Oscar Vilhena Vieira participates in debate on rise of “illiberal democracies”

“The rise of illiberal populist leaders around the world has imposed an enormous stress test on liberal institutions", Vilhena Vieira says.
Law
08 June 2021
 Oscar Vilhena Vieira participates in debate on rise of “illiberal democracies”

Oscar Vilhena Vieira, the dean of Fundação Getulio Vargas’ Sao Paulo Law School, will take part in a seminar called “Illiberal Democracy on the Rise: Examining Brazil, Hungary & India” on Tuesday, June 8, 2021. The online meeting is being organized by the Carnegie Council.

The event will also feature Gábor Halmai, a professor of comparative constitutional law at the European University Institute in Florence; Prerna Singh, Mahatma Gandhi Associate Professor of Political Science and International Studies at Brown University; and Joel Rosenthal, the president of the Carnegie Council for Ethics in International Affairs.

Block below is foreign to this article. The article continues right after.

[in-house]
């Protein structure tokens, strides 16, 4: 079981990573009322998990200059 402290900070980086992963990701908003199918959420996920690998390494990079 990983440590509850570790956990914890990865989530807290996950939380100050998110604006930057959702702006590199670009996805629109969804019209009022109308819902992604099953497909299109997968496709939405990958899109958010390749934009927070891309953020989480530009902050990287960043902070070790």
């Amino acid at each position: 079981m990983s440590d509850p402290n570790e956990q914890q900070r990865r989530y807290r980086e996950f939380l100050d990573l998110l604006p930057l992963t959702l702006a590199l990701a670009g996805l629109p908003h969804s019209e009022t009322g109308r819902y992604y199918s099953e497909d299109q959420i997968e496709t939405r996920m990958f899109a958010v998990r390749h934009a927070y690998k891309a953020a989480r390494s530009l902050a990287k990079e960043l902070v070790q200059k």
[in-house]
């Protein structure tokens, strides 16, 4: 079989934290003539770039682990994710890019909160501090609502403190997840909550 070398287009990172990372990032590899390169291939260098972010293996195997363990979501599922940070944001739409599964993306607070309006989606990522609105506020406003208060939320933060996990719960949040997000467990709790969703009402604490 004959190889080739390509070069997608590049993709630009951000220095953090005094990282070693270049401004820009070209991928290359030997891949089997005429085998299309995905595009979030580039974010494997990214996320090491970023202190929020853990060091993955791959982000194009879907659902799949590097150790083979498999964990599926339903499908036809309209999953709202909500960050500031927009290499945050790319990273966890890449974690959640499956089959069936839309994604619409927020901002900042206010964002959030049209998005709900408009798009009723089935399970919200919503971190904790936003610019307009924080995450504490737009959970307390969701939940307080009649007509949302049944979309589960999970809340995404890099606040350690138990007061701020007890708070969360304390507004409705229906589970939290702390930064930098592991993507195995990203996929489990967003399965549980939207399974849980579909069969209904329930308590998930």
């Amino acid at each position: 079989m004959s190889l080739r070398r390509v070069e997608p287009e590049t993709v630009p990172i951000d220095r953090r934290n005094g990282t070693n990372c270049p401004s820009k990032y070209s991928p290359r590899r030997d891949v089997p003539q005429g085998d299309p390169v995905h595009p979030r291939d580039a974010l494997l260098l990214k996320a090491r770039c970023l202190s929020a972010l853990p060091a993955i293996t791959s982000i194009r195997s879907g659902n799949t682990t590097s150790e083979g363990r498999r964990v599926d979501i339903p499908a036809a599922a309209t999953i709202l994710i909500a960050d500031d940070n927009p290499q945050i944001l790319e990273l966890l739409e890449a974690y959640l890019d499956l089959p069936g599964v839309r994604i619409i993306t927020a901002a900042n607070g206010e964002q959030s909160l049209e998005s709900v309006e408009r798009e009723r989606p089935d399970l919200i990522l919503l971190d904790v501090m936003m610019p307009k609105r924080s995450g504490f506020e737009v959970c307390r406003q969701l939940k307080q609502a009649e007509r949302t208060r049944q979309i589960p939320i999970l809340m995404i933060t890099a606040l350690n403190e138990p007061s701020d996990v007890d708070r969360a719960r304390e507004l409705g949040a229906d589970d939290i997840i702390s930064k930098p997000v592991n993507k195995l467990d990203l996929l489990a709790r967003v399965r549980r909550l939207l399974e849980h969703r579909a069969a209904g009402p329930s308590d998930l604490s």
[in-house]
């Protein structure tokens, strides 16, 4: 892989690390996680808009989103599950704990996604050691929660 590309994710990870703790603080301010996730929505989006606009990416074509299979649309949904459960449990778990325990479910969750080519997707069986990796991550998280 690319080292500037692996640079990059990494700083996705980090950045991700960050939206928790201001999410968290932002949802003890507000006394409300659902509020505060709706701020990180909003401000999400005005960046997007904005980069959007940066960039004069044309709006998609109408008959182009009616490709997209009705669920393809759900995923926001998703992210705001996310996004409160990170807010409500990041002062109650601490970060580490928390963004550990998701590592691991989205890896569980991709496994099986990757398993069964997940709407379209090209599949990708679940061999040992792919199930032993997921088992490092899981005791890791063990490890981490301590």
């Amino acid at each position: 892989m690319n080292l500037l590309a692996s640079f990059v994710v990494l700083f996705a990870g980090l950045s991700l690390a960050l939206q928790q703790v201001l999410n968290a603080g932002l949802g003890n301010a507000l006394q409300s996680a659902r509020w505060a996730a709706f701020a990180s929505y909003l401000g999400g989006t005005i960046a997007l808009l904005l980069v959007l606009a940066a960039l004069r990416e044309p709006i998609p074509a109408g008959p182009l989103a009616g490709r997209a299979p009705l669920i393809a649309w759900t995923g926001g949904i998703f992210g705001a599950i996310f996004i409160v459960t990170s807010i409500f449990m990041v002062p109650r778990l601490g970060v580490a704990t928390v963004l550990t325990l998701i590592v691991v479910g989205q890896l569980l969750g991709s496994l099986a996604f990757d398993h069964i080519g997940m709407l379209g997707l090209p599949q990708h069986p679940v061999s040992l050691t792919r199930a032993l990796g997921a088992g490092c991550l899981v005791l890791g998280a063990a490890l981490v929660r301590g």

“The rise of illiberal populist leaders around the world has imposed an enormous stress test on liberal institutions. In many countries, such as Venezuela, Hungary and Poland, these institutions have given way to authoritarianism. In others, such as Brazil, although there has clearly been a setback, there are still robust control mechanisms. Debating the Brazilian case in light of international experience, it is essential to better understand and describe the mechanisms for defending democracy and liberal institutions,” Vilhena Vieira says.

The term “illiberal democracy” was coined by journalist Fareed Zakaria in an article published in 1997 in Foreign Affairs, a U.S. magazine, to describe regimes that seemingly follow the rules of democracy but also have rules restricting human and social rights. Venezuela, Hungary and Poland may be put in this category, which can also be called “autocratic regimes.”

In 2014, the Hungarian prime minister, Viktor Okban, gave a speech defending the idea that illiberal democracy could be an alternative to liberal democracy and help promote Europe’s return to Christian values. In 2019, he made another speech reinforcing this idea.

 

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